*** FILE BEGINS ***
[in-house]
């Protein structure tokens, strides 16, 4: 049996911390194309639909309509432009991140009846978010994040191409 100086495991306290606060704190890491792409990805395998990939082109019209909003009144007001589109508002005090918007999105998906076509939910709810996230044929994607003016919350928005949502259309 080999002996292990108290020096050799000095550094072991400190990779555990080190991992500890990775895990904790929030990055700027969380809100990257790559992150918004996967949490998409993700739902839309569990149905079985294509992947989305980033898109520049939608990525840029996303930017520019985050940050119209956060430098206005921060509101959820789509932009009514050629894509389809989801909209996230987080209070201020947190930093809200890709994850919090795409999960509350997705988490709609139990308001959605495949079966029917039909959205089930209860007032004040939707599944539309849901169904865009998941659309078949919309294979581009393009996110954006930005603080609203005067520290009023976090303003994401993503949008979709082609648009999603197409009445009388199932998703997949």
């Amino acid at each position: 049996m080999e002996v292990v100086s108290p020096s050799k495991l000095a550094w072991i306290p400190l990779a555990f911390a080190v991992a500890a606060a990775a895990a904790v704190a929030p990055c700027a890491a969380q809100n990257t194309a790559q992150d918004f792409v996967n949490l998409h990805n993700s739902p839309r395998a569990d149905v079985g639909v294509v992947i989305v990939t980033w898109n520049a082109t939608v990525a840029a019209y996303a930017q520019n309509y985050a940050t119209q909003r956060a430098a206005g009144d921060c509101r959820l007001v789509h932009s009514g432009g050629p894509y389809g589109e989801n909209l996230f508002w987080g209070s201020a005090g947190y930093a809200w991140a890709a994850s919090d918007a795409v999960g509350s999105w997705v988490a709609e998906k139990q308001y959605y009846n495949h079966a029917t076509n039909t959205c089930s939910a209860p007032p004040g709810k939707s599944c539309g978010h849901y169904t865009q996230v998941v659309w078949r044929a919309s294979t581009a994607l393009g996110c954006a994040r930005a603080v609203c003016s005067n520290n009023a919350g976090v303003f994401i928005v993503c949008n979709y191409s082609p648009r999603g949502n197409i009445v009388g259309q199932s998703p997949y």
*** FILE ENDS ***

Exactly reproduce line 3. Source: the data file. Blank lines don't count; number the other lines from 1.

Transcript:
């Amino acid at each position: 049996m080999e002996v292990v100086s108290p020096s050799k495991l000095a550094w072991i306290p400190l990779a555990f911390a080190v991992a500890a606060a990775a895990a904790v704190a929030p990055c700027a890491a969380q809100n990257t194309a790559q992150d918004f792409v996967n949490l998409h990805n993700s739902p839309r395998a569990d149905v079985g639909v294509v992947i989305v990939t980033w898109n520049a082109t939608v990525a840029a019209y996303a930017q520019n309509y985050a940050t119209q909003r956060a430098a206005g009144d921060c509101r959820l007001v789509h932009s009514g432009g050629p894509y389809g589109e989801n909209l996230f508002w987080g209070s201020a005090g947190y930093a809200w991140a890709a994850s919090d918007a795409v999960g509350s999105w997705v988490a709609e998906k139990q308001y959605y009846n495949h079966a029917t076509n039909t959205c089930s939910a209860p007032p004040g709810k939707s599944c539309g978010h849901y169904t865009q996230v998941v659309w078949r044929a919309s294979t581009a994607l393009g996110c954006a994040r930005a603080v609203c003016s005067n520290n009023a919350g976090v303003f994401i928005v993503c949008n979709y191409s082609p648009r999603g949502n197409i009445v009388g259309q199932s998703p997949y």